Most of the wood we acquire in Mexico comes from the Mexican states of Quintana Roo and Campeche. Forestry in these states is based on the ejido system set up by the Mexican government to accommodate the Maya communities that have been there thousands of years. The Maya are very community oriented and this system (which might be considered socialist elsewhere) satisfies that desire.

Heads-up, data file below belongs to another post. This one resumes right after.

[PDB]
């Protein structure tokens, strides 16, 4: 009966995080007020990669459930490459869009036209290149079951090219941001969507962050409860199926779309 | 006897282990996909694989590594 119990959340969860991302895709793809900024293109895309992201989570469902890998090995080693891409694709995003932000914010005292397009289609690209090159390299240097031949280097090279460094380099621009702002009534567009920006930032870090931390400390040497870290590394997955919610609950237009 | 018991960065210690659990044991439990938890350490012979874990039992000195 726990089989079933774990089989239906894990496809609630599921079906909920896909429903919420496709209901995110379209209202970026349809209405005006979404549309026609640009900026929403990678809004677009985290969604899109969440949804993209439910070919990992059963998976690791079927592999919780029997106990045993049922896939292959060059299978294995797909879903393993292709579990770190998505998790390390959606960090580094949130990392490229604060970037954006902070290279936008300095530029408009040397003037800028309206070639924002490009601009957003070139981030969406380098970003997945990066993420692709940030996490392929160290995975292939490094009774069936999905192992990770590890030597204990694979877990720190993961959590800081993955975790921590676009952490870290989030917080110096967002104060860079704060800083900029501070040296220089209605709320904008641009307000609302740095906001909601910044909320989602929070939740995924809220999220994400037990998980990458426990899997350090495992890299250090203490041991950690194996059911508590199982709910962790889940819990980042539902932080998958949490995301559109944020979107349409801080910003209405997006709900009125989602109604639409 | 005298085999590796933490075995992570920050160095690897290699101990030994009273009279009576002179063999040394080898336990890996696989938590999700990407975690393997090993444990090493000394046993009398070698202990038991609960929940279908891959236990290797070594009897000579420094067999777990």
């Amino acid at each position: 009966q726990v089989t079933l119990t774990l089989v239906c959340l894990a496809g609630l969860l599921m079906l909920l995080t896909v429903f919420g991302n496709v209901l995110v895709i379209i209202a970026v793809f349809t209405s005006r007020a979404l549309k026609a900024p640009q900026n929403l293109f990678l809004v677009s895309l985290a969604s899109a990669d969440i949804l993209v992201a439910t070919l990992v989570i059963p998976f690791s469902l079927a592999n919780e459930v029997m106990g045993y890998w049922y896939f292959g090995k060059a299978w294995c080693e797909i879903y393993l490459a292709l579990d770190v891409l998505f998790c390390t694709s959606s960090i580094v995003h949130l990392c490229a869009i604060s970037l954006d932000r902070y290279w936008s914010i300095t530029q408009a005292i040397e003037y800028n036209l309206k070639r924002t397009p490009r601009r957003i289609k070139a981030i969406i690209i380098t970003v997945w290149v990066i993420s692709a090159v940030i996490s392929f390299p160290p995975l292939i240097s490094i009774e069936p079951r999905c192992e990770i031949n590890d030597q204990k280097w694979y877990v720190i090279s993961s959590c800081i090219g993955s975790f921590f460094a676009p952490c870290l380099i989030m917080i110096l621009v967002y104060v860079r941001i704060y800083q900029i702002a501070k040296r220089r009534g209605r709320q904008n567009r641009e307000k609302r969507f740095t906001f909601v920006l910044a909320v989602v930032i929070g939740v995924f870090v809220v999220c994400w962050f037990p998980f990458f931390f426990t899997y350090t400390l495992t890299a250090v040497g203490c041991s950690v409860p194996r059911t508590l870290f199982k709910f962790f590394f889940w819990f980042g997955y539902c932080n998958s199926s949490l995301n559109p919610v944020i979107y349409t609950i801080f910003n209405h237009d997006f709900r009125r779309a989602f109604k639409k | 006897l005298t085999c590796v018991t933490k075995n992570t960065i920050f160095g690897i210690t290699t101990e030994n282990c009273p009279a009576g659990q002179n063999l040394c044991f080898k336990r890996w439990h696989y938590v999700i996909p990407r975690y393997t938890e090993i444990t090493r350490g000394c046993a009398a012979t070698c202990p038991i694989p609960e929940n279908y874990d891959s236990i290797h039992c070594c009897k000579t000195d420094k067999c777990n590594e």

Basically, the communities (of which there are hundreds) are granted a concession of the land, usually around 150,000 acres, which only they can utilize. The Maya workers locate the trees in the forest so that government foresters can mark them for cutting if they qualify. The trees are cut, dragged to log landings by 4-wheel-drive skidders. The logs are transported to the sawmill by truck where they are selected by ourselves and other buyers for veneer, instrument wood and lumber. Quotas are established by the government foresters based on forest surveys. As part of the system, the ejidos are required to maintain tree seedling nurseries and to replant logged areas each season. For this season, the ejido of Tres Garantias will plant 100,000 seedlings of Honduras Mahogany.